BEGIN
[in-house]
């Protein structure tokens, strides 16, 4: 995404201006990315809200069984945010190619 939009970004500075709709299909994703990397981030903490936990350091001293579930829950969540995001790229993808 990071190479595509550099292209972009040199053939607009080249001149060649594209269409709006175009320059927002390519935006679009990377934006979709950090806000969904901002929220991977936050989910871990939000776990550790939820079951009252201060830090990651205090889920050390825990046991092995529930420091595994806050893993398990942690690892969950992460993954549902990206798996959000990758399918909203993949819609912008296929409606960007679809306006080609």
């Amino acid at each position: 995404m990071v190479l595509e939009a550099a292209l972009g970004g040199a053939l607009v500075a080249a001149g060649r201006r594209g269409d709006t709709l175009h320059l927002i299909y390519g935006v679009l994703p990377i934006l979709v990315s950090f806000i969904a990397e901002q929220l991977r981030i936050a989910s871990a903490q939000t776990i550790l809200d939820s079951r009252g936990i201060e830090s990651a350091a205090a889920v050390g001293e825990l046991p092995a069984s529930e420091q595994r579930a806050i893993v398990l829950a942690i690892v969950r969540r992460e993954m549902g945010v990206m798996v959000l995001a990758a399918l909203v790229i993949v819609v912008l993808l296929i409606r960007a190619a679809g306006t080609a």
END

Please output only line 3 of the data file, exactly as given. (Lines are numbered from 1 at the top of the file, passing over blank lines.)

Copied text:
């Amino acid at each position: 995404m990071v190479l595509e939009a550099a292209l972009g970004g040199a053939l607009v500075a080249a001149g060649r201006r594209g269409d709006t709709l175009h320059l927002i299909y390519g935006v679009l994703p990377i934006l979709v990315s950090f806000i969904a990397e901002q929220l991977r981030i936050a989910s871990a903490q939000t776990i550790l809200d939820s079951r009252g936990i201060e830090s990651a350091a205090a889920v050390g001293e825990l046991p092995a069984s529930e420091q595994r579930a806050i893993v398990l829950a942690i690892v969950r969540r992460e993954m549902g945010v990206m798996v959000l995001a990758a399918l909203v790229i993949v819609v912008l993808l296929i409606r960007a190619a679809g306006t080609a």